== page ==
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Willard, Ohio
Aerial view of Willard, September 2012
Aerial view of Willard, September 2012
Etymology: Daniel Willard
"The City of Blossoms"
Location of Willard, Ohio
Location of Willard, Ohio
Location of Willard in Huron County
Location of Willard in Huron County
Country United States
State Ohio
County Huron
Town founded 1874 (as Chicago)
Town incorporated 1882 (as Chicago Junction)
City incorporated 1960 (as Willard)
 • Type Council/Manager
 • Total 3.60 sq mi (9.33 km2)
 • Land 3.58 sq mi (9.27 km2)
 • Water 0.02 sq mi (0.06 km2)
928 ft (283 m)
 • Total 6,236
 • Estimate 
 • Density 1,680.45/sq mi (648.75/km2)
Time zone UTC-5 (Eastern (EST))
 • Summer (DST) UTC-4 (EDT)
ZIP codes
44888, 44890
Area code(s) 419
FIPS code 39-85232
GNIS feature ID 1058142

Willard is a city in southwestern Huron County, Ohio, United States, approximately 14 miles (23 km) southwest of Norwalk. The population was 6,236 at the 2010 census.


Willard is located at 41°3′17″N 82°43′41″W / 41.05472°N 82.72806°W / 41.05472; -82.72806 (41.054649, -82.727982).

According to the United States Census Bureau, the city has a total area of 3.57 square miles (9.25 km2), of which 3.55 square miles (9.19 km2) is land and 0.02 square miles (0.05 km2) is water.

To the south of Willard are located the unincorporated communities of Celeryville and New Haven, plus the planned development of Holiday Lakes to the north of Plymouth.


Historical population
Census Pop.
1880 662
1890 1,299 96.2%
1900 2,348 80.8%
1910 2,950 25.6%
1920 3,889 31.8%
1930 4,514 16.1%
1940 4,261 −5.6%
1950 4,744 11.3%
1960 5,457 15.0%
1970 5,510 1.0%
1980 5,720 3.8%
1990 6,210 8.6%
2000 6,806 9.6%
2010 6,236 −8.4%
2019 (est.) 6,016 −3.5%

2010 census

As of the census of 2010, there were 6,236 people, 2,365 households, and 1,585 families living in the city. The population density was 1,756.6 inhabitants per square mile (678.2/km2). There were 2,687 housing units at an average density of 756.9 per square mile (292.2/km2). The racial makeup of the city was 90.0% White, 1.8% African American, 0.2% Native American, 0.2% Asian, 5.6% from other races, and 2.1% from two or more races. Hispanic or Latino of any race were 18.9% of the population.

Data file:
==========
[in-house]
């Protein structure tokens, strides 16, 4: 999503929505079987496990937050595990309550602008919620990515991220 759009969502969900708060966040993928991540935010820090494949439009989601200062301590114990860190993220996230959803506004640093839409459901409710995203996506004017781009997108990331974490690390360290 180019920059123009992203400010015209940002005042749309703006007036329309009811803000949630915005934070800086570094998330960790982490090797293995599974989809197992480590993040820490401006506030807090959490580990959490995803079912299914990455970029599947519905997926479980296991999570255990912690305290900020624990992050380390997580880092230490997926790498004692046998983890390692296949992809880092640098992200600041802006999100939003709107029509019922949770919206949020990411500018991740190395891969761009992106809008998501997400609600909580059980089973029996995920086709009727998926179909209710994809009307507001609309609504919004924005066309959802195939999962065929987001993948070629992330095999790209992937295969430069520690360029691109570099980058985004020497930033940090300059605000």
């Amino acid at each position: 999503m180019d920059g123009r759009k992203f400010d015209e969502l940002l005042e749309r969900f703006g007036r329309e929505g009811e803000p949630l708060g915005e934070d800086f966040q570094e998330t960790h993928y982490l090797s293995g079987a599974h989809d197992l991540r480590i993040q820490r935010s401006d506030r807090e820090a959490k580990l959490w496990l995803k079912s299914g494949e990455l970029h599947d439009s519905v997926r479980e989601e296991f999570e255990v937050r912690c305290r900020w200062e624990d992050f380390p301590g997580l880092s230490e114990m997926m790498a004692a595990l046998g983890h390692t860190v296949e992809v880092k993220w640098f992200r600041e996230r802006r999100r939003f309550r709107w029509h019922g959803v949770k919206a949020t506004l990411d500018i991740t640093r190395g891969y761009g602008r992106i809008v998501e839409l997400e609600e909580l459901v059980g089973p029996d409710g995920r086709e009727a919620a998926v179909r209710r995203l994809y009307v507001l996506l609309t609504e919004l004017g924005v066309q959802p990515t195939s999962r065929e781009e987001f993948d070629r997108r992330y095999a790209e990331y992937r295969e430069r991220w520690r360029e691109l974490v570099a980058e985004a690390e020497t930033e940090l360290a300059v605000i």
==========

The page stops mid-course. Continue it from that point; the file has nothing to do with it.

There were 2,365 households, of which 37.1% had children under the age of 18 living with them, 44.1% were married couples living together, 17.5% had a female householder with no husband present, 5.4% had a male householder with no wife present, and 33.0% were non-families. 28.2% of all households were made up of individuals, and 11.2% had someone living alone who was 65 years of age or older. The average household size was 2.60 and the average family size was 3.15.

The median age in the city was 34.6 years. 28.7% of residents were under the age of 18; 9.2% were between the ages of 18 and 24; 24.8% were from 25 to 44; 23.7% were from 45 to 64; and 13.8% were 65 years of age or older. The gender makeup of the city was 48% male, 52% female.


The original name of Willard was Chicago, named for the junction of the Baltimore and Ohio Railroad's line to Sandusky (the Sandusky, Mansfield and Newark Railroad) and the branch west to Chicago (the Baltimore and Ohio and Chicago Railroad). Later the Akron and Chicago Junction Railroad was built east from the junction, providing a more direct route between the Northeast and Chicago. With this name, passengers would mistake it for Chicago, Illinois, so they changed the name to Chicago Junction, but the word "junction" did not fit on boards at the time so it did not fix the problem.

In 1917, to finally rectify the confusion, the town changed its name to Willard, after the then president of the B&O, Daniel Willard.

Willard officially became a city in the year of 1960.


Daniel Willard c1920s
Daniel Willard, the namesake of the city of Willard, c1920s

Several key businesses have a presence in Willard, including the Willard Rail Yard of CSX Transportation, Midwest Industries, LSC Communications (formerly known as RR Donnelley), Pepperidge Farm, and Mercy Hospital of Willard. Farmland surrounds the community, with the primary crops being soybeans, wheat, onions, radishes, lettuce, and sweet corn.


Willard City Schools operates Willard High School in the city.

Willard is served by the Willard Memorial Library.

Willard High School students are able to choose between the local school and Pioneer Career and Technology Center (located in Shelby, Ohio) in order to learn a trade skill.

Notable people

  • Charlie Frye, NFL quarterback
  • Harry Jump, Ohio State Senator
  • Pam Postema, first woman to umpire a Major League Baseball spring training game
  • Sean Swarner, first cancer survivor to complete the Seven Summits, author of Keep Climbing

See also

Kids robot.svg In Spanish: Willard (Ohio) para niños

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